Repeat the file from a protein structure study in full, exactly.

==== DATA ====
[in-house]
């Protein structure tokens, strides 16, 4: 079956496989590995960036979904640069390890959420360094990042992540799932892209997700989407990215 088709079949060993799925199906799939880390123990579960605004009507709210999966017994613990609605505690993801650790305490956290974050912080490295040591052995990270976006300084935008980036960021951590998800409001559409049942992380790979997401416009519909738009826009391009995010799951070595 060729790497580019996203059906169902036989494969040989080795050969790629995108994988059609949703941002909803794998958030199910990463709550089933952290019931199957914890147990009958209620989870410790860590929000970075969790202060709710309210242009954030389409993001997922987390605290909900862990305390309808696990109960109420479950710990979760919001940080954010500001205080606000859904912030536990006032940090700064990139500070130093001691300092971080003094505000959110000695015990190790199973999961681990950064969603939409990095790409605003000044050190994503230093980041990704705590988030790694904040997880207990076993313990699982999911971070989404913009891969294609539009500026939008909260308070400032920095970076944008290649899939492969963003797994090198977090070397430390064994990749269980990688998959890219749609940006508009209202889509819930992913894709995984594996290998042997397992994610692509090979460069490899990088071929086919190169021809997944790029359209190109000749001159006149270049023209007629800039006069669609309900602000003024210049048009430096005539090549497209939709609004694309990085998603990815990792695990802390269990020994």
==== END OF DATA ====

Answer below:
[in-house]
């Protein structure tokens, strides 16, 4: 079956496989590995960036979904640069390890959420360094990042992540799932892209997700989407990215 088709079949060993799925199906799939880390123990579960605004009507709210999966017994613990609605505690993801650790305490956290974050912080490295040591052995990270976006300084935008980036960021951590998800409001559409049942992380790979997401416009519909738009826009391009995010799951070595 060729790497580019996203059906169902036989494969040989080795050969790629995108994988059609949703941002909803794998958030199910990463709550089933952290019931199957914890147990009958209620989870410790860590929000970075969790202060709710309210242009954030389409993001997922987390605290909900862990305390309808696990109960109420479950710990979760919001940080954010500001205080606000859904912030536990006032940090700064990139500070130093001691300092971080003094505000959110000695015990190790199973999961681990950064969603939409990095790409605003000044050190994503230093980041990704705590988030790694904040997880207990076993313990699982999911971070989404913009891969294609539009500026939008909260308070400032920095970076944008290649899939492969963003797994090198977090070397430390064994990749269980990688998959890219749609940006508009209202889509819930992913894709995984594996290998042997397992994610692509090979460069490899990088071929086919190169021809997944790029359209190109000749001159006149270049023209007629800039006069669609309900602000003024210049048009430096005539090549497209939709609004694309990085998603990815990792695990802390269990020994």